I can see you just want to argue. OK.
I'm pretty sure that wanting to argue is a pre-requisite for posting on these forums.

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Originally Posted by haderondah_wild View Post
Since I think most of us that like hiking are against ATVs.

What is everyones thought on Mtn Bikes?
A lot of people will suggest that if wheeled carts are allowed on trails, then mountain bikes should be allowed too because the impact is the same. This is not true- mountain bikes can and do create a lot more impacts than wheeled carts.

The difference is that mountain bikes are self propelled, whereas carts are not. Mountain bikes also have a pretty significant mechanical advantage due to the gears. A wheel on a cart will typically never spin faster than the ground is moving, so you don't get "skids" and "peel outs." On a mountain bike however, due to the self-propelled nature, the mechanical advantage, and potentially high speeds of travel, the ground and the wheels aren't always moving 100% in conjunction with each other- which causes that skidding and peeling out, which creates impact.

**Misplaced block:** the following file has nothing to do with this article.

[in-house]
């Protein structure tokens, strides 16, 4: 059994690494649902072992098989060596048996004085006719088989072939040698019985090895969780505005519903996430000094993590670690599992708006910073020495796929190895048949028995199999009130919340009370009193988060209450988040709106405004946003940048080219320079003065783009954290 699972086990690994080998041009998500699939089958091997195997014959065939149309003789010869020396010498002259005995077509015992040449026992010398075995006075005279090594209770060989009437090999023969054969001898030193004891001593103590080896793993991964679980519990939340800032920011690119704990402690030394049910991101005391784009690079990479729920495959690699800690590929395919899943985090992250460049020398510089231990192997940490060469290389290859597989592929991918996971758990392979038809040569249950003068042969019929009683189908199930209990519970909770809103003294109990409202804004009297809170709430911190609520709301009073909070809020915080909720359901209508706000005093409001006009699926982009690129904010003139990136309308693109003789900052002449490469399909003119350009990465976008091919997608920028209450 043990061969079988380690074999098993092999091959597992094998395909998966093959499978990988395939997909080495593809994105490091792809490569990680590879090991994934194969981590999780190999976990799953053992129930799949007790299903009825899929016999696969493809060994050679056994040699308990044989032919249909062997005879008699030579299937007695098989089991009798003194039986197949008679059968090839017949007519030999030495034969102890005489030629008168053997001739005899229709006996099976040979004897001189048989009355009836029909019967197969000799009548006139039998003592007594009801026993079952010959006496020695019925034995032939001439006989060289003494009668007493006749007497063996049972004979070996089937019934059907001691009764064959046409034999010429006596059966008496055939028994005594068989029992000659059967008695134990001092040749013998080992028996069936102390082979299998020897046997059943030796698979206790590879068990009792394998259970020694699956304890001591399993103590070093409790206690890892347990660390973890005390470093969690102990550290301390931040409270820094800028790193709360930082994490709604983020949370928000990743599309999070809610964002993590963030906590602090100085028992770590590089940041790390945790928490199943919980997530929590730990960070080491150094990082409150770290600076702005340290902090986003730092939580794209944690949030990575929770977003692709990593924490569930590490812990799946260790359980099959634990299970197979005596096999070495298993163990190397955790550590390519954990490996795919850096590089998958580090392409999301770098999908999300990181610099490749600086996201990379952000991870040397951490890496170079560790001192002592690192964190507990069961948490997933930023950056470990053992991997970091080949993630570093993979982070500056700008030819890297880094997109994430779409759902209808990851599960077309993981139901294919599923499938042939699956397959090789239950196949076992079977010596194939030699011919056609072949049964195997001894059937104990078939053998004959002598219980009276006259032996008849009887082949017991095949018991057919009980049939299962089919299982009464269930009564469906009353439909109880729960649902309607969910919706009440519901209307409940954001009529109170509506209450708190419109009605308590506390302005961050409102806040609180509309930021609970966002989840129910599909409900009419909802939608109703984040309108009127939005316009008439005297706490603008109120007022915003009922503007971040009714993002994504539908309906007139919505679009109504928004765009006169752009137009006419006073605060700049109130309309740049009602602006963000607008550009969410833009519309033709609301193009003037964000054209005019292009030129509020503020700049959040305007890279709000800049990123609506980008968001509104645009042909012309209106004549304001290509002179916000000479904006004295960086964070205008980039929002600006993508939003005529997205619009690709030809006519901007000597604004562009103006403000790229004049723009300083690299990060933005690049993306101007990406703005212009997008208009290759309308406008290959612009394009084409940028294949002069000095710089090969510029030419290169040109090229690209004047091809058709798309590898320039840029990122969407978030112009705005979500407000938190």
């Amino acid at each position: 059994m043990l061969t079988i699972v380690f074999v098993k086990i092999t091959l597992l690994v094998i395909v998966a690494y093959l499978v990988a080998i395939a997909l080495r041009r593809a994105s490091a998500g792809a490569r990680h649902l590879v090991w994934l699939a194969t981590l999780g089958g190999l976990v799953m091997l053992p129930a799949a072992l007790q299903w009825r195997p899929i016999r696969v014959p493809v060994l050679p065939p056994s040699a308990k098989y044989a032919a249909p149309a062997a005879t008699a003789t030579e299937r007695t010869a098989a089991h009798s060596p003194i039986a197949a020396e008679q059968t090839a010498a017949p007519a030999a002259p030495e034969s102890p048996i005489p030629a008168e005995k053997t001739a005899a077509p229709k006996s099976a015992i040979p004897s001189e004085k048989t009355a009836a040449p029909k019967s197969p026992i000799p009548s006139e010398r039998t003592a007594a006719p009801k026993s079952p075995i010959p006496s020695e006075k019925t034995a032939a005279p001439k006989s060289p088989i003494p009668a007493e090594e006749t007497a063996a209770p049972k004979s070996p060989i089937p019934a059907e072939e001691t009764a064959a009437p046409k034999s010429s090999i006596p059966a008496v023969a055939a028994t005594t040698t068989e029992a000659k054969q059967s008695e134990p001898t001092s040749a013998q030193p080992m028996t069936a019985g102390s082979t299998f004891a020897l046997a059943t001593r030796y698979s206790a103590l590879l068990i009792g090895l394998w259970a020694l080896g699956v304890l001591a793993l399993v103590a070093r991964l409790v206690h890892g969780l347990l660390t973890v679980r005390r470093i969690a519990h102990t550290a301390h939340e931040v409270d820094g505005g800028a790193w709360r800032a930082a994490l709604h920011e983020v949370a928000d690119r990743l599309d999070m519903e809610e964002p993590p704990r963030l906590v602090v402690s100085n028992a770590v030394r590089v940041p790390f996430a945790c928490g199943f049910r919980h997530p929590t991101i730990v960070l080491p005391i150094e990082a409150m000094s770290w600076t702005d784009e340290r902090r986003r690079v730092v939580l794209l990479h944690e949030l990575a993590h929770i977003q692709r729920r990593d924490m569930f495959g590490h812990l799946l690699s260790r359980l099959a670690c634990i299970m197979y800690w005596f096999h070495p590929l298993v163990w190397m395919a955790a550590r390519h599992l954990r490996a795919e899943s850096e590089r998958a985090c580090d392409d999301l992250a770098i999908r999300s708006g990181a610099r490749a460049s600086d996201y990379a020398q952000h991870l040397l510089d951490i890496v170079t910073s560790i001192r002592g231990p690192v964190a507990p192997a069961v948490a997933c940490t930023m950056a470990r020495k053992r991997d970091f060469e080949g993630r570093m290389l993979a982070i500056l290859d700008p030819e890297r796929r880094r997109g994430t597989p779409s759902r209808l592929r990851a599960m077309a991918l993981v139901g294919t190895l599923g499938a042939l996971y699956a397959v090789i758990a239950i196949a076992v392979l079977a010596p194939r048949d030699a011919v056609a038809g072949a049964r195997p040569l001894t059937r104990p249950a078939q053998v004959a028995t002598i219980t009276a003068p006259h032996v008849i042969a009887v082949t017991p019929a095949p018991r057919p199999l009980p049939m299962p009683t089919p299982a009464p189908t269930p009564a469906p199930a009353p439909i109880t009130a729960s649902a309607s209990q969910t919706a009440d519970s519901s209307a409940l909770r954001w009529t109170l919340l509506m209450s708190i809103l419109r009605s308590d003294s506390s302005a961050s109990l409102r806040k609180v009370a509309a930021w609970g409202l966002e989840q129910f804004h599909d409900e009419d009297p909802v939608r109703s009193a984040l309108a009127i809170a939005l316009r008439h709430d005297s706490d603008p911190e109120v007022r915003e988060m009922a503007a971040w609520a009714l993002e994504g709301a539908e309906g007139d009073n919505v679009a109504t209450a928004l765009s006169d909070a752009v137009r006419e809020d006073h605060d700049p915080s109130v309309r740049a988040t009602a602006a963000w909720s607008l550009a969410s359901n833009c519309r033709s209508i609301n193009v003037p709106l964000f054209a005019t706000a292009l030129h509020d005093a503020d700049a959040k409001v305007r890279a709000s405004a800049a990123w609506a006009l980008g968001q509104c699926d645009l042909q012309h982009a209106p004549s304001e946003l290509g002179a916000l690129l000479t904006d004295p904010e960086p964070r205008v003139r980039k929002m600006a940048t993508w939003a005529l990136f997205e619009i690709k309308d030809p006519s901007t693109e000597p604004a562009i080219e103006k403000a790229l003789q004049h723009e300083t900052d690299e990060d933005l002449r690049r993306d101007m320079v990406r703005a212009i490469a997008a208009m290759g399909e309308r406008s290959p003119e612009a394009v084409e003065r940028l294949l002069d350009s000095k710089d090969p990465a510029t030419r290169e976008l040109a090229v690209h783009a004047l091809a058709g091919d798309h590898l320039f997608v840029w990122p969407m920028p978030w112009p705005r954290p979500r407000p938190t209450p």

That being said, I think the mountain bike policy in the Adirondacks is somewhat flawed. Under current regulations, they are allowed on any and all trails in Wild Forests, and are prohibited on all trails in Wilderness Areas. There are many on Wild Forests that are unsuited to mountain biking, and there are many trails in Wilderness Areas that would be well suited to mountain biking. I like the current regulations in the Catskills, where Mountain Bikes are allowed in wilderness areas on designated corridors (most of which, if not all, are old roads). I wouldn't want to see mountain bikes on every old road in a wilderness area- for example, the Western High Peaks is filled with old roads but I think should remain free of bikes, because it protects the solitude and remoteness of the area. But I would be ok with bikes on some wilderness trails in the Adirondacks.